Key Takeaways

  • Aging well is something every person deserves. Build Back Better is a step toward equity in aging—ensuring every person can age with dignity in the place they call home.

  • When people cannot get the care they need, caregiving falls to family, and it takes an enormous physical and financial toll.

  • The full $150 billion for Medicaid home- and community-based services must remain in the Build Back Better Act to support American families and American direct care workers.

A great deal has been written about the Build Back Better Act. But one story that hasn’t been told in full is how the home and community-based services provisions will impact American families—and the American economy. Just a month after it was passed by House of Representatives, I joined LeadingAge and other aging services organizations in a virtual press conference to urge lawmakers to keep the full $150 billion for Medicaid home- and community-based services.

In my remarks yesterday (see video), I shared this personal story.

My mother-in-law Peggy had a stroke at 61 that left her wheelchair-bound and completely dependent on my father-in-law Bill for daily care—including eating, taking medication, transitioning to and from her wheelchair, and bathing.

Despite Bill's best efforts to be her primary caregiver, this became unmanageable when he developed his own significant health issues, including a kidney transplant. He simply couldn’t do it alone anymore.

My family quickly gained a whole new understanding of what home- and community-based services really are. They allow people choice in where and how they live and receive care.

I started looking for help. Like so many family caregivers, I had a full-time job and small children to juggle—or what I like to call the “panini generation.” But unlike so many families, I had the advantage of having spent my career in aging services and having people I could ask for help. I thought, “I can do this.” I also had a supportive employer—something most people don’t have.

I quickly found that it was not so easy. We spent weeks searching for available home and community-based services through our area agency on aging, only to end up on a waiting list for 6 months.

We couldn’t wait, as our situation became unsustainable and dangerous. We decided to dip into our own retirement savings to pay for private in-home care.

We then saw firsthand what many of my colleagues today are speaking about—the unwavering dedication of home care workers—and the difficulty in providing consistent care due to workforce shortages and low pay.

I’m not sharing this story to get sympathy. I’m sharing it to make a point.

This is happening across the country every day to American families—mostly families who can’t afford to dip into savings or don’t even have any savings to begin with.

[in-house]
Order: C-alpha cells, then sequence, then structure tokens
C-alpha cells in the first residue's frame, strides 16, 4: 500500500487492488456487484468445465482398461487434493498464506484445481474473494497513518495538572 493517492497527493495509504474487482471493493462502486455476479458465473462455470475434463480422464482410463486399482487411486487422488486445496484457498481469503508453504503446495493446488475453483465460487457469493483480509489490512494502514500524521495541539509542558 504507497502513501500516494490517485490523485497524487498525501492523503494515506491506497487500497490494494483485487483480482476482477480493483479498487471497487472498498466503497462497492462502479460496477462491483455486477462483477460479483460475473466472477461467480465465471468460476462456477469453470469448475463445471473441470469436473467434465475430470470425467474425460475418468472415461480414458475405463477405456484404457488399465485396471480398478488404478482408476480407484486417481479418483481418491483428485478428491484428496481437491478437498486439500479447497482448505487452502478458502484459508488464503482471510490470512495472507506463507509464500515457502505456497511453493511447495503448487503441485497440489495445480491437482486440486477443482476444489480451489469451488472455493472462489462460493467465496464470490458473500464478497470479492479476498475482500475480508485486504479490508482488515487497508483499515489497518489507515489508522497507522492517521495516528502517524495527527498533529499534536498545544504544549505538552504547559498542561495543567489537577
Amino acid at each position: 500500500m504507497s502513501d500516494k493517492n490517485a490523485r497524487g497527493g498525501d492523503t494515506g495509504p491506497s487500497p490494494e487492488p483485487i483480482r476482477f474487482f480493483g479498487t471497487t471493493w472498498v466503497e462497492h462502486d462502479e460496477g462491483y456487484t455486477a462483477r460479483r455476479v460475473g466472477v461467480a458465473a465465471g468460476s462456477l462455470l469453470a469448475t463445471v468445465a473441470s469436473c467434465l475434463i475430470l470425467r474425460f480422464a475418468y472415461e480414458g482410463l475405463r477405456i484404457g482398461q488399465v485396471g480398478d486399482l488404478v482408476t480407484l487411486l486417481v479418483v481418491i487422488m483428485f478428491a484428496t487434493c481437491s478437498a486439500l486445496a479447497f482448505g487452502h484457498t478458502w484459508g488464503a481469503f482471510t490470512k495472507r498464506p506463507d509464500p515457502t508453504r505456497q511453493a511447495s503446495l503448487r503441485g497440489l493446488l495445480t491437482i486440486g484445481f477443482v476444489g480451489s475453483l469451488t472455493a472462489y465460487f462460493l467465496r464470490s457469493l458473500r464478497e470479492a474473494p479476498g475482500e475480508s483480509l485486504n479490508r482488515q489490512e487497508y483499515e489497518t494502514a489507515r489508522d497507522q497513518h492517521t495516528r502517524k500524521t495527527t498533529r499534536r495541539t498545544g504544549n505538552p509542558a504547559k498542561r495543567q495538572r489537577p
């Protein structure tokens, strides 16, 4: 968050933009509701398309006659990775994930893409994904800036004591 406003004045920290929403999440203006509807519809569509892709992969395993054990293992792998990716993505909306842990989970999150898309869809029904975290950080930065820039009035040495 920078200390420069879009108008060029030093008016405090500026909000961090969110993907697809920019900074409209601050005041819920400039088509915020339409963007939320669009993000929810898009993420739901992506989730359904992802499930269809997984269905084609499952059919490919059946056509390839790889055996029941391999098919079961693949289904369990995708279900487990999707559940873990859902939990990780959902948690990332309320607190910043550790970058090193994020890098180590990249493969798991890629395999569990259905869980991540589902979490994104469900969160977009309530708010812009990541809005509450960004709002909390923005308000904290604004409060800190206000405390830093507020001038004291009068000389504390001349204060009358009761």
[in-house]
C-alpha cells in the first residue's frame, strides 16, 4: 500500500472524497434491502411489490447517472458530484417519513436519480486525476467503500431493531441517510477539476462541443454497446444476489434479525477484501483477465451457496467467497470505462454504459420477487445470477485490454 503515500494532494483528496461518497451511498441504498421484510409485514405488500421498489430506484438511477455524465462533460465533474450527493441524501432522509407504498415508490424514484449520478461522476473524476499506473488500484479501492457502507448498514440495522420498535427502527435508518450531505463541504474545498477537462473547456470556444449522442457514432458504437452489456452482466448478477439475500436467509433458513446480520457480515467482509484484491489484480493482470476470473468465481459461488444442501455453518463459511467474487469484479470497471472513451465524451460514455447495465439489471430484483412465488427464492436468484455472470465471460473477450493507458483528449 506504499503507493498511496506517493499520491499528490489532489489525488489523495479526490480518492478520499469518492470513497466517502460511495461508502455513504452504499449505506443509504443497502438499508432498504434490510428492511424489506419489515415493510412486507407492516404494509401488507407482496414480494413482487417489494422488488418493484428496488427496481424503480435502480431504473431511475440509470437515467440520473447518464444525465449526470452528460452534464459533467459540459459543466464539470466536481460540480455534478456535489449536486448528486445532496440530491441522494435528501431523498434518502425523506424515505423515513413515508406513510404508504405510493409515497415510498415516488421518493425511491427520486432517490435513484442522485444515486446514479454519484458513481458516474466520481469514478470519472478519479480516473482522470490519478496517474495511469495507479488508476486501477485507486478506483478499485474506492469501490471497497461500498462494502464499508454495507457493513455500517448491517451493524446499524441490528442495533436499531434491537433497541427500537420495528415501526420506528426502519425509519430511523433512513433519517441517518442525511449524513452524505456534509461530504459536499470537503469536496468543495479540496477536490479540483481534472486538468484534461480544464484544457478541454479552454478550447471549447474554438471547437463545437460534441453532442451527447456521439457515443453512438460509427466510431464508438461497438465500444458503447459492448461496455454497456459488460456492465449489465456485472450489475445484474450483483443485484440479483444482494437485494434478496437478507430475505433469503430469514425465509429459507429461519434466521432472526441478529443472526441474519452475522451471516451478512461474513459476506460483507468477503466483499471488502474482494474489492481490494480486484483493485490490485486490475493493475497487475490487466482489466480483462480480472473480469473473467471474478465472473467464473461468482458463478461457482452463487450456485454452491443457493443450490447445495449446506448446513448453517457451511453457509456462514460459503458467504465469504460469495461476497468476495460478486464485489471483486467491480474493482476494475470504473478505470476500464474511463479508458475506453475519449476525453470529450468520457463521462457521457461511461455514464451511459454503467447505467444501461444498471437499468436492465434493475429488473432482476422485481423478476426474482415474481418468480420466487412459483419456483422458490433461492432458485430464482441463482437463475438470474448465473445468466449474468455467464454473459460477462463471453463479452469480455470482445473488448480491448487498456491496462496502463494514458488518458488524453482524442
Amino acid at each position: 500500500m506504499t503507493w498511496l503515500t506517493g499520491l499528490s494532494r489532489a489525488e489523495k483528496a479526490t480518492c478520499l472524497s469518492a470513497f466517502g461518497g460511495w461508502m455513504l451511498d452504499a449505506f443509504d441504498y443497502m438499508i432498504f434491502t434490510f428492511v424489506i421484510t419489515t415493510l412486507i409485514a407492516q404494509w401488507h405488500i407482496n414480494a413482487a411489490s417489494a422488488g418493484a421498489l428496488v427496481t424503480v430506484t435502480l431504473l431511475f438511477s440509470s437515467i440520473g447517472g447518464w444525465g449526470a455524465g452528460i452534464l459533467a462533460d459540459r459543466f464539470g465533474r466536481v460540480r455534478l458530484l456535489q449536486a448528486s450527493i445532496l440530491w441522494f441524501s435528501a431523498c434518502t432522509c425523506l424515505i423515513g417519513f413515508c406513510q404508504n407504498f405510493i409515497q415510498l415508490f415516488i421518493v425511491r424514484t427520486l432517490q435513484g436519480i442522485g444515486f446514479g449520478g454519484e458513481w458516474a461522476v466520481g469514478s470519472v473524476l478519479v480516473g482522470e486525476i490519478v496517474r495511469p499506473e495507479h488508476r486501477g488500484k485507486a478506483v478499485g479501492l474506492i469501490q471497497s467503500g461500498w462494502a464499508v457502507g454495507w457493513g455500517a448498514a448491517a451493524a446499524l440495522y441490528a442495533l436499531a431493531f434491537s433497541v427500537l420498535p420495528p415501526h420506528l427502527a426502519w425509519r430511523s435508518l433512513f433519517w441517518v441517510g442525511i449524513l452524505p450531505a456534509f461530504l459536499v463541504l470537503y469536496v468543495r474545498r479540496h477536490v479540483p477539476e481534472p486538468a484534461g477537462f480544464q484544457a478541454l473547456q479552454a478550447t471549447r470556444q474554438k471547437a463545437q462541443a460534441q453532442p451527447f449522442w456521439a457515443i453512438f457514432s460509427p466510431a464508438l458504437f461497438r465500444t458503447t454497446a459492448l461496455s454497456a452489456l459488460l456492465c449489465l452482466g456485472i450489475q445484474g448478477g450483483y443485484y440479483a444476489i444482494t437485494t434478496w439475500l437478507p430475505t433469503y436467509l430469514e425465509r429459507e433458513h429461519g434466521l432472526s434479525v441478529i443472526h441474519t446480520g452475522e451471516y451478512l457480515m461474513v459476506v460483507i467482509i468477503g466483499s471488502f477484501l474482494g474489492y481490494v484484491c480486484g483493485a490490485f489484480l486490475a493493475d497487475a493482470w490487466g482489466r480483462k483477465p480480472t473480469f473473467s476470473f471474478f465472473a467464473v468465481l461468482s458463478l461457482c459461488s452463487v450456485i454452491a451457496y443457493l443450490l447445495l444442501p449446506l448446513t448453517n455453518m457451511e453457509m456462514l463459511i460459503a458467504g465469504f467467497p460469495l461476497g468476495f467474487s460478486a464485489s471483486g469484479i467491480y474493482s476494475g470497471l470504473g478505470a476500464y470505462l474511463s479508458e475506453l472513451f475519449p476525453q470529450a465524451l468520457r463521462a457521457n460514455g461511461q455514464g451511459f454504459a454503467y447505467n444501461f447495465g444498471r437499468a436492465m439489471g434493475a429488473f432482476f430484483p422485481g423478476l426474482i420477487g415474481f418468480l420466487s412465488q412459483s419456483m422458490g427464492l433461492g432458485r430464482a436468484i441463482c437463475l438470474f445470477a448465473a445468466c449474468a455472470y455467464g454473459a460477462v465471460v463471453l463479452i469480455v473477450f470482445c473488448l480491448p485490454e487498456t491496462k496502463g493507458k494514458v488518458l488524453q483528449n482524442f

Women, people of color, and those with lower incomes face the most challenges.

Over three-quarters of states report waiting lists for home care totaling more than 820,000 people with an average wait time of more than 3 years. States with the longest lists include Texas, Florida, and Louisiana.

When people cannot get the care they need, caregiving falls to family, and it takes an enormous physical and financial toll. That’s why home care is not just a health care issue or a provider issue. It’s a middle-class family economic issue.

Especially in households with modest incomes, caregiving often falls to women, many of whom must leave the workforce to provide care at home.

Recent reports from Moody’s and Harvard estimate that boosting funding for Medicaid home and community-based services will lead to job growth by enabling these informal caregivers to reenter the labor force.

Build Back Better is an incredible opportunity to begin fixing this situation. It includes an historic investment of $150 billion for these services. This would permanently increase the federal Medicaid contribution to states by about 6% and enable states to increase wages and benefits for home care workers, who are desperately underpaid. The act also would make the Money Follows the Person Program and spousal impoverishment protections permanent. These initiatives allow older adults to return to their communities and receive care at home without punishing their spouses who may have saved a small nest egg.

The full $150 billion for Medicaid home- and community-based services must remain in the Build Back Better Act to support American families and American direct care workers.

NCOA is also advocating for the Senate to retain paid family and medical leave, which now stands at 4 weeks in the House bill, so family caregivers don’t have to jeopardize their jobs in these situations. Congress also must maintain the $1.3 billion in funding for Older Americans Act (OAA) programs, which enable older adults to live in the community longer.

The OAA funds senior centers, meals programs, job training and placement for older adults, transportation, health programs and—during the pandemic—even vaccine education and shots.

At NCOA, we believe aging with dignity shouldn’t be a stroke of luck or only available to the privileged few. Aging is a social justice issue, which is why we stand together here today. Aging well is something every person deserves. Build Back Better is a step toward equity in aging—ensuring every person can age with dignity in the place they call home. We join with the others on this call in urging the Senate to swiftly pass the House legislation.